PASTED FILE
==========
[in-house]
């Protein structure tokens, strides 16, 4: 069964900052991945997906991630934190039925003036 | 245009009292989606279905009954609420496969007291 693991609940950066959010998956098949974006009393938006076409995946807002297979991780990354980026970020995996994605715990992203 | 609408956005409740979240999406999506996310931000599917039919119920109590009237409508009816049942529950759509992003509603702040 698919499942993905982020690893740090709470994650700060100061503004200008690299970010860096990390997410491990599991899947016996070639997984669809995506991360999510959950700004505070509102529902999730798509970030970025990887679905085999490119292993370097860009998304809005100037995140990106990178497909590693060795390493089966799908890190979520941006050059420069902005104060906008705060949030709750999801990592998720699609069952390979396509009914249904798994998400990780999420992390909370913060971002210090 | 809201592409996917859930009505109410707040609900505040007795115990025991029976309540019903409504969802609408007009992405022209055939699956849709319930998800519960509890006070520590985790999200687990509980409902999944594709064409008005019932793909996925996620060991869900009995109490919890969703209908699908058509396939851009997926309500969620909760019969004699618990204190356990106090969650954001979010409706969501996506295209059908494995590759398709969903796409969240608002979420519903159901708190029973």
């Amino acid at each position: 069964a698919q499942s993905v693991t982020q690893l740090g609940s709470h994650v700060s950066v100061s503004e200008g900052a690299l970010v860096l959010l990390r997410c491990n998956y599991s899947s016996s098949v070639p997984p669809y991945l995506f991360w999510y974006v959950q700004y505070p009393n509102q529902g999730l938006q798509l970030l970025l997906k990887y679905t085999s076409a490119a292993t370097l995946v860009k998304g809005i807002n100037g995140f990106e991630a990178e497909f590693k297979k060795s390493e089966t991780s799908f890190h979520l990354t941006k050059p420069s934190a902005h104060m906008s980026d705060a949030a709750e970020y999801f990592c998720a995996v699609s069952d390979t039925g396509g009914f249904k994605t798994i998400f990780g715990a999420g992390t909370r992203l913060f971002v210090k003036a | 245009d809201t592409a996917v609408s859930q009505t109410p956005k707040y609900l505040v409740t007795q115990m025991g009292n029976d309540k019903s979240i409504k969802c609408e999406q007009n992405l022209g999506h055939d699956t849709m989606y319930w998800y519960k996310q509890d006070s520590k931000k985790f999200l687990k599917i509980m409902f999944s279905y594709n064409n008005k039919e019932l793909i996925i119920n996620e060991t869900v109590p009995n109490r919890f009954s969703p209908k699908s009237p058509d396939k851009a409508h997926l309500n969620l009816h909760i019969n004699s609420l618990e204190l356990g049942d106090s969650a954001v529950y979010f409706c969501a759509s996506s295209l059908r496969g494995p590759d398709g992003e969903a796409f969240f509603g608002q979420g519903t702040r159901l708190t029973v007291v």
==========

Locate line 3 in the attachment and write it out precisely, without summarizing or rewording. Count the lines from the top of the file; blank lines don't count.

């Amino acid at each position: 069964a698919q499942s993905v693991t982020q690893l740090g609940s709470h994650v700060s950066v100061s503004e200008g900052a690299l970010v860096l959010l990390r997410c491990n998956y599991s899947s016996s098949v070639p997984p669809y991945l995506f991360w999510y974006v959950q700004y505070p009393n509102q529902g999730l938006q798509l970030l970025l997906k990887y679905t085999s076409a490119a292993t370097l995946v860009k998304g809005i807002n100037g995140f990106e991630a990178e497909f590693k297979k060795s390493e089966t991780s799908f890190h979520l990354t941006k050059p420069s934190a902005h104060m906008s980026d705060a949030a709750e970020y999801f990592c998720a995996v699609s069952d390979t039925g396509g009914f249904k994605t798994i998400f990780g715990a999420g992390t909370r992203l913060f971002v210090k003036a | 245009d809201t592409a996917v609408s859930q009505t109410p956005k707040y609900l505040v409740t007795q115990m025991g009292n029976d309540k019903s979240i409504k969802c609408e999406q007009n992405l022209g999506h055939d699956t849709m989606y319930w998800y519960k996310q509890d006070s520590k931000k985790f999200l687990k599917i509980m409902f999944s279905y594709n064409n008005k039919e019932l793909i996925i119920n996620e060991t869900v109590p009995n109490r919890f009954s969703p209908k699908s009237p058509d396939k851009a409508h997926l309500n969620l009816h909760i019969n004699s609420l618990e204190l356990g049942d106090s969650a954001v529950y979010f409706c969501a759509s996506s295209l059908r496969g494995p590759d398709g992003e969903a796409f969240f509603g608002q979420g519903t702040r159901l708190t029973v007291v």